Eau de Hongrie, Fragonard

Back to Caudalie's Beauty Elixir

The only similarity to Hungary Water is rosemary and yet, it's not that noticeable. The citrus and mint are reminders of the later, 17th century version. What is surprising about Caudalie's Beauty Elixir is that fragrance was added to the mix. I was stunned when I read the ingredient list. Why add fragrance with all the odorant components like rose water, rosemary, mint and citrus? This is truly not for everyone and for me, this resembles more an eau de toilette than an treatment.

I'm not sensitive to fragrance but in the past year I've been choosing skin care products which are lighter in that area. Hard for me to go for something with no fragrance at all, I've recently realised that I am annoyed when there is too much unless it's for the body. Case and point, last year, a Gift With Purchase from Estée Lauder included a small size of the Soft Clean Tender Creme Cleanser. It is a very good gentle cleanser but I almost choked at the smell and got annoyed by the fact that it was lingering way too long. Seemed I could still smell it under my moisturizer.

How to use?

Spray lightly on your face, like a toner, after cleanser and before moisturizer. As a makeup fixer, after foundation, before powder. It can also be used anytime during the day to refresh.

What is it suppose to do?

Smooth lines and tighten up pores. In other words give one's skin a coup d'éclat effect. Used first thing in the morning, it's suppose to wake you up beautifully.

Spray this on my face? Well, I finally ended up working up the courage to do it. I used it for about 4 days. Did I get hooked on it liks is seems to be the case for some? No. I do still have a bit of a cold and the only thing good about it was that it appeared to clear my sinuses, briefly, but I do believe it did. This is probably due to the minty/citrusy fragrance.The first time I tried it, 10 minutes or so after, I felt a little heat on my skin. Thankfully it didn't last. Did I get smoother skin, the coup d'éclat effect? No.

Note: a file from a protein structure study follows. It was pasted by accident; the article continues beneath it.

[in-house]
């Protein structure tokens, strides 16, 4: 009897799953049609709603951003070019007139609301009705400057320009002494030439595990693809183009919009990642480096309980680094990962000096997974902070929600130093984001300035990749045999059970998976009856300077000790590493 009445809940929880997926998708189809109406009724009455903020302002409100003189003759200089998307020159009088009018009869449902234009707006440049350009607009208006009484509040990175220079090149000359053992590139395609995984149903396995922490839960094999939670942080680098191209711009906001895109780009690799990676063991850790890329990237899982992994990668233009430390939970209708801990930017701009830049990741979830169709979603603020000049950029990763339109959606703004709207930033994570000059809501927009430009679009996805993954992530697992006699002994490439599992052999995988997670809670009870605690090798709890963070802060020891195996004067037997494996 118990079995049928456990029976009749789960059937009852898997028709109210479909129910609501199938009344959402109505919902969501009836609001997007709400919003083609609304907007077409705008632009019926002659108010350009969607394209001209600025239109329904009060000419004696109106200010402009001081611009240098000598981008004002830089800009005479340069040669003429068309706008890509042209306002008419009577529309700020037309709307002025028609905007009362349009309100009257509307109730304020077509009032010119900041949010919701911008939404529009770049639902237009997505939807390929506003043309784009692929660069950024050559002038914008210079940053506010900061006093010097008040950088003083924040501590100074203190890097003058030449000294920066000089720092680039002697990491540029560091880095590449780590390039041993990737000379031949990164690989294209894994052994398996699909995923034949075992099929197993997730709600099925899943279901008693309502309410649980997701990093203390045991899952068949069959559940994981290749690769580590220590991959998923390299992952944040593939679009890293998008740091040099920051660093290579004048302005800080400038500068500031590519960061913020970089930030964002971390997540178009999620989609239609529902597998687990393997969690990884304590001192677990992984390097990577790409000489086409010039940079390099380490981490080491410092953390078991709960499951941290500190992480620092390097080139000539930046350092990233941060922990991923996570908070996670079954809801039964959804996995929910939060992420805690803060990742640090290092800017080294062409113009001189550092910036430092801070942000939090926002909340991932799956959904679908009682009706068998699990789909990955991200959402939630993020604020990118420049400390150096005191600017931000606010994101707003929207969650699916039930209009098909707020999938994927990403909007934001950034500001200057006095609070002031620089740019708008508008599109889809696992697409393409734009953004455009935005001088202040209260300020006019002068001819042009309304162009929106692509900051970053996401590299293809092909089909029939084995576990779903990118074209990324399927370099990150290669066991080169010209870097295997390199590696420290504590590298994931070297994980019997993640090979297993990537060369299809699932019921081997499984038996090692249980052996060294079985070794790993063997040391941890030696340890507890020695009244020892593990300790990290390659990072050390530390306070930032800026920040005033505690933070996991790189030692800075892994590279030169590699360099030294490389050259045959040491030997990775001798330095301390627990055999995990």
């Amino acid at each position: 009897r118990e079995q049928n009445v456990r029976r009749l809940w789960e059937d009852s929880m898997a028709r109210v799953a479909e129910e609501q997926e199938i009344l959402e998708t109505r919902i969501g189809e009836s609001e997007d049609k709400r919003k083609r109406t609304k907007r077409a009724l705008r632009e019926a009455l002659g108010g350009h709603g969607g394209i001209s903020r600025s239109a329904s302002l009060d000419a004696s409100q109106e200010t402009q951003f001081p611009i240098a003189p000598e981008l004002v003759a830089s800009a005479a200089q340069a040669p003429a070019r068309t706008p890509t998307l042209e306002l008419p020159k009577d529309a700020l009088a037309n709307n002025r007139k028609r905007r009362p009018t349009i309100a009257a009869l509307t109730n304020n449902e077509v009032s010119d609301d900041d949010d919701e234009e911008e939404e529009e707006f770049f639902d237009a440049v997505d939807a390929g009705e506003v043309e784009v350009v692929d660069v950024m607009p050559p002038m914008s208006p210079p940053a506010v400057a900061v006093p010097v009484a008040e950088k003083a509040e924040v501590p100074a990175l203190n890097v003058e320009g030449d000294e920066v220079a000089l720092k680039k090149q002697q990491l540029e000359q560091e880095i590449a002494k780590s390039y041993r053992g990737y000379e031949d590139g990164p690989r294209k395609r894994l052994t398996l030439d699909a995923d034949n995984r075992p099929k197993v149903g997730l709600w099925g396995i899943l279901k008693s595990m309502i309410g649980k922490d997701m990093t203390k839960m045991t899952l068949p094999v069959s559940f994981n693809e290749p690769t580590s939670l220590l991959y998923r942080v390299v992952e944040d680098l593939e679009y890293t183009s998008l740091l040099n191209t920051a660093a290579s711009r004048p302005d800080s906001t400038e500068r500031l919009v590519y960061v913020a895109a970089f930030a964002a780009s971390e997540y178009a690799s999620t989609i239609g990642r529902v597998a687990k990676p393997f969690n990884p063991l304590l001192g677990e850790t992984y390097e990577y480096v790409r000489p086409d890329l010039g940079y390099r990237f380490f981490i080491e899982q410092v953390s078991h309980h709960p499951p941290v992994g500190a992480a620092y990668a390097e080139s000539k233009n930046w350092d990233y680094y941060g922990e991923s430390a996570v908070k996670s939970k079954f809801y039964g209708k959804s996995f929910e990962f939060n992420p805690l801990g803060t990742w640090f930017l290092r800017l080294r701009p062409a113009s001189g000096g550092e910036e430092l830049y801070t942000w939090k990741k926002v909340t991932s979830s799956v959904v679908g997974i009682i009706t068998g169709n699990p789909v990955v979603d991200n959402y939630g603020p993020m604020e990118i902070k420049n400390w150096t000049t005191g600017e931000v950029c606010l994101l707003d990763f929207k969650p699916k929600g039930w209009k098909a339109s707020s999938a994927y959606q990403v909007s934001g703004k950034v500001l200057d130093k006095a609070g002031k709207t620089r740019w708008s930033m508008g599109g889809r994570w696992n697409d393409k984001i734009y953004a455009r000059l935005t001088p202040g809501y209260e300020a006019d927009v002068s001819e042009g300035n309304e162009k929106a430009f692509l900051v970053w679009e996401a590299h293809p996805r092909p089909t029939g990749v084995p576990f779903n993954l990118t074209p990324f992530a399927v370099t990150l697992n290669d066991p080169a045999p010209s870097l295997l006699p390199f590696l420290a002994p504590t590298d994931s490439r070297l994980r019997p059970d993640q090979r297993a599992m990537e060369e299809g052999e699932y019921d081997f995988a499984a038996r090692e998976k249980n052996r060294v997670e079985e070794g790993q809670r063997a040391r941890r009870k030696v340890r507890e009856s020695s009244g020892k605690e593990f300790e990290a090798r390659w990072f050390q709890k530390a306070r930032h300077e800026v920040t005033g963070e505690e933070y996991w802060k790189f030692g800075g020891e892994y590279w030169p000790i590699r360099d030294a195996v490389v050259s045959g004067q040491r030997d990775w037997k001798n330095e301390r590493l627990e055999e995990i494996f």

Caudalie is a skin care line that is slowly growing on me. I do love their micellar water which I've already reviewed as well as other products that I will talk about eventually but the Beauty Elixir is obviously not for me. Too fragrant, I don't find it does anything more than a spray of rose water would. It's also very expensive for what it is in my opinion. The presentation, a glass bottle with a spray that should be revisited, especially considering the price, gives it an ordirary allure.

Beauty Elixir, 
100ml, $48.00
30ml, $18.00

Reviews:

On Beauté-test it gets 4/5 stars from 436 members. Outstanding!
MakeupAlley gives it 3.6/5 lippies from 152 members.

So, if you are interested by this product, you may consider these scores and go for it. It's not because I didn't like it that it will be the same for you. We are all different. :D


Ingredients, taken from Beauté-test:
Aqua, alcohol denat (sd alcohol 39 C), rosa damascena flower oil, rosmarinus officinalis (rosemary) leaf oil, potassium alum citrus aurenitum amara (bitter orange) flower water, propylene glycol, mentha piperita (peppermint) oil, commiphora myrrha extract, styrax benzoin resin extract, melissa officinalis (balm mint) seed oil, vitis vinifera (grape) seed extract, parfum.